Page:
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TRENTON, N.J. – A New Jersey man has been arrested for charging unauthorized credit card transactions for music lessons that were not provided to students, and laundering these funds outside of the United States, Acting U.S. Attorney Rachael A. Honig announced.
Michael Lawson, 49, was indicted in 2013 on six counts of wire fraud and six counts of international money laundering. Lawson was extradited from the Czech Republic, made his initial appearance today before U.S. Magistrate Judge Bongiovanni in Trenton federal court, and was released.
According to documents filed in this case and statements made in court:
Lawson was the owner of several internet-based companies that matched art and music teachers with students in need of lessons throughout the United States. The students entered into contracts with Lawson’s companies and agreed to pay for lessons via online credit card transactions. Beginning in November 2008, Lawson started renewing students’ contracts for music lessons without the students’ knowledge and consent, and started charging the students’ credit cards for the lessons that they had not requested. Lawson then directed the funds to be transferred internationally to accounts that he controlled abroad.
The counts of wire fraud are punishable by a maximum of 20 years in prison and a maximum fine $250,000, or twice the gross gain or loss from the offense, whichever is greatest. The counts of money laundering are punishable by a maximum penalty of 20 years in prison and a maximum fine of $500,000, or twice the amount involved in the offense, whichever is greater.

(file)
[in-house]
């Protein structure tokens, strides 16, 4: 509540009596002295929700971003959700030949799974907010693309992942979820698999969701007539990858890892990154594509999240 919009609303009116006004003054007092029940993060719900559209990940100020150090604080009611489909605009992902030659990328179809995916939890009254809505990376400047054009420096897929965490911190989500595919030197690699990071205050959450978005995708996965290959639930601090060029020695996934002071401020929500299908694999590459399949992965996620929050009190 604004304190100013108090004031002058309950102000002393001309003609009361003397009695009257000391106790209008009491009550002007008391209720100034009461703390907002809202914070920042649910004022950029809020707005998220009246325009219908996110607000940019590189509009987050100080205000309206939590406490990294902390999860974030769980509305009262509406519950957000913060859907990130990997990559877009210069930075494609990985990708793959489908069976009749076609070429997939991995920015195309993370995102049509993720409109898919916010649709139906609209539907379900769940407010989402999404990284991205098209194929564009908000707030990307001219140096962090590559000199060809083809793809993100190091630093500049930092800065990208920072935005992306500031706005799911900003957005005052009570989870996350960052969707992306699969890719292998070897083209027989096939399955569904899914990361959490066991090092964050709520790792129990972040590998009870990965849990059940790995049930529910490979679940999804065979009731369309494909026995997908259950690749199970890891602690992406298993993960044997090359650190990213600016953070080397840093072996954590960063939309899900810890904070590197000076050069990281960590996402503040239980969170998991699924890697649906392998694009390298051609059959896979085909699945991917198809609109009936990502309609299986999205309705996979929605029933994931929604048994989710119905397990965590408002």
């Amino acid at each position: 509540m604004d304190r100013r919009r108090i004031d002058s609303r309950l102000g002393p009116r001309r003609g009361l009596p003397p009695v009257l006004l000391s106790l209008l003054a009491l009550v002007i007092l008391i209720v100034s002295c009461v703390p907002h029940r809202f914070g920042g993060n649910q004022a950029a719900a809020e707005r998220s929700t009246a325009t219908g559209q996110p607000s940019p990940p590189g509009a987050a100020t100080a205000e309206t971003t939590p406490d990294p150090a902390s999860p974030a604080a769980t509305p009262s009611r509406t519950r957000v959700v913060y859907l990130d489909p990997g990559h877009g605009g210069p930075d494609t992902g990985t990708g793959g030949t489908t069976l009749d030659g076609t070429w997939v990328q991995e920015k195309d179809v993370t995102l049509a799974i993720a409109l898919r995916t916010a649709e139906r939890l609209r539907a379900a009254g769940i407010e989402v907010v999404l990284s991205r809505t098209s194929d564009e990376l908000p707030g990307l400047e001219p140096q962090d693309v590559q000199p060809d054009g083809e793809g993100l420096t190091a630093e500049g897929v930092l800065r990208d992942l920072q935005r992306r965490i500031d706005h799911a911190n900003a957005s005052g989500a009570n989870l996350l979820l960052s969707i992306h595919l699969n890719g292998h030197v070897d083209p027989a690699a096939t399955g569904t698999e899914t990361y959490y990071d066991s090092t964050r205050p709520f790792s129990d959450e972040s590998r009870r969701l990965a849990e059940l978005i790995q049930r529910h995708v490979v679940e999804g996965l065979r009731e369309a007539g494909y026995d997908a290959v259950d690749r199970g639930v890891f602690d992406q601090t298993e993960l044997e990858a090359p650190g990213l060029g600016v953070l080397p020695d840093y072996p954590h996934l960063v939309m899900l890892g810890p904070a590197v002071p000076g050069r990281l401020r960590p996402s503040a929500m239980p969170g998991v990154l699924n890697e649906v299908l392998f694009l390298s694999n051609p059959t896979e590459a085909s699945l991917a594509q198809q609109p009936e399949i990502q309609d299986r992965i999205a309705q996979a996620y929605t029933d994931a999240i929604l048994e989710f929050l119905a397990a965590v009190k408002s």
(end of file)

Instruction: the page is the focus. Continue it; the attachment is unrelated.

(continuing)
Acting U.S. Attorney Honig credited special agents of the FBI, under the direction of Special Agent in Charge George M. Crouch Jr. in Newark, with the investigation leading to the charges. She also thanked the U.S. Marshals Service; the Ministry of Justice of the Czech Republic; the Czech Police Presidium; INTERPOL; the office of FBI Legat Prague; the office of FBI Legat "The Hague;" and FBI-New York JFK Airport Resident Agency, for their assistance. The Justice Department’s Office of International Affairs provided substantial assistance in securing Lawson’s arrest and extradition from the Czech Republic.
The government is represented by Assistant U.S. Attorney Eric Suggs in Trenton.
The charges and allegations contained in the indictment are merely accusations, and the defendant is presumed innocent unless and until proven guilty.